Given that Acts is traditionally attributed to St Luke, it’s no surprise that we seem this theme of sharing and of communal living in both texts. The Book of Acts presents a beautiful view of communal living at one of the most important points in the New Testament. After the Holy Spirit has descended on the people at Pentecost, and they begin to truly understand the significance of what happened at the crucifixion:

“Awe came upon everyone, because many wonders and signs were being done by the apostles. All who believed were together and had all things in common; they would sell their possessions and goods and distribute the proceeds to all, as any had need. Day by day, as they spent much time together in the temple, they broke bread at home and ate their food with glad and generous hearts, praising God and having the goodwill of all the people. And day by day the Lord added to their number those who were being saved.” (Acts 2:43-47, NRSV)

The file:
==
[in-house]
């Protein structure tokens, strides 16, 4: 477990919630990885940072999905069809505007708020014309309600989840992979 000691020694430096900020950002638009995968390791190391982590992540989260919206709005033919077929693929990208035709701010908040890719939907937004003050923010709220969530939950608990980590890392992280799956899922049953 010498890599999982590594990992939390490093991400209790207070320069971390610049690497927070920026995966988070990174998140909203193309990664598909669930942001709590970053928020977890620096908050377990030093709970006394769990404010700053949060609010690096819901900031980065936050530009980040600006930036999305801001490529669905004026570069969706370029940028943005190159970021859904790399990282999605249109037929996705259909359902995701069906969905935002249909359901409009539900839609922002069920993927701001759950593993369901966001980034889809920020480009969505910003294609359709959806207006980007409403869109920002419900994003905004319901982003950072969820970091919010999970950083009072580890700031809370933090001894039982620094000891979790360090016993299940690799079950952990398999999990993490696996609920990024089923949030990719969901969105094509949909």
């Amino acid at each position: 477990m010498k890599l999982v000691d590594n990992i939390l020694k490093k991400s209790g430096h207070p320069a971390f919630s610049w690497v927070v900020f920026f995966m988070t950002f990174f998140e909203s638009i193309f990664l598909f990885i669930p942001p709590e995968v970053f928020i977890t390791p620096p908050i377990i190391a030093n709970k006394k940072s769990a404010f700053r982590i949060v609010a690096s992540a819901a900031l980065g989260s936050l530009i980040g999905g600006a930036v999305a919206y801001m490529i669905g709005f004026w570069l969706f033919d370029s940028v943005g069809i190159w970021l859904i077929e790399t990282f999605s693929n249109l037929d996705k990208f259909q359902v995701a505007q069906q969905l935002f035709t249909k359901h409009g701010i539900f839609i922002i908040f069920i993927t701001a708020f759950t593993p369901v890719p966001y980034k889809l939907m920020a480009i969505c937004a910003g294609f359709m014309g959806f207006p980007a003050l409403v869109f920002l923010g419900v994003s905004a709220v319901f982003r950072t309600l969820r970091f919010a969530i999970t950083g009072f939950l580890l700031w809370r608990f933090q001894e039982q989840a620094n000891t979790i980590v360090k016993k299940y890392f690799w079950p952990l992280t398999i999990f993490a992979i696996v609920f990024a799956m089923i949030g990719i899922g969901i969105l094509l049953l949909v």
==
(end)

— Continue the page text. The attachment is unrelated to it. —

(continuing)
This is one of my favourite verses in the entire Bible – like the aforementioned passage from Luke 3, it’s so easy to overlook, but in it rests the most beautiful and perfect view of living in harmony with the world. It’s reminiscent of the peaceful living presented in Psalm 104, and reminds me of the ‘fellowship of the Holy Spirit’ in the words of the Grace. It reminds us that we are all one body in Christ, and reinforces the need for us to live together, to live communally as that one body, all striving towards peace and harmony in God’s creation to better glorify His name. I have an ESV Study Bible which has a very fun bit of commentary on this passage of Acts: “Though some people have referred to this situation as “early communism”, this is clearly not the case…”. I’m sorry, ESV editors, but it absolutely is the case, and it is the most perfect model we have of living a Christlike and Christ-centred life.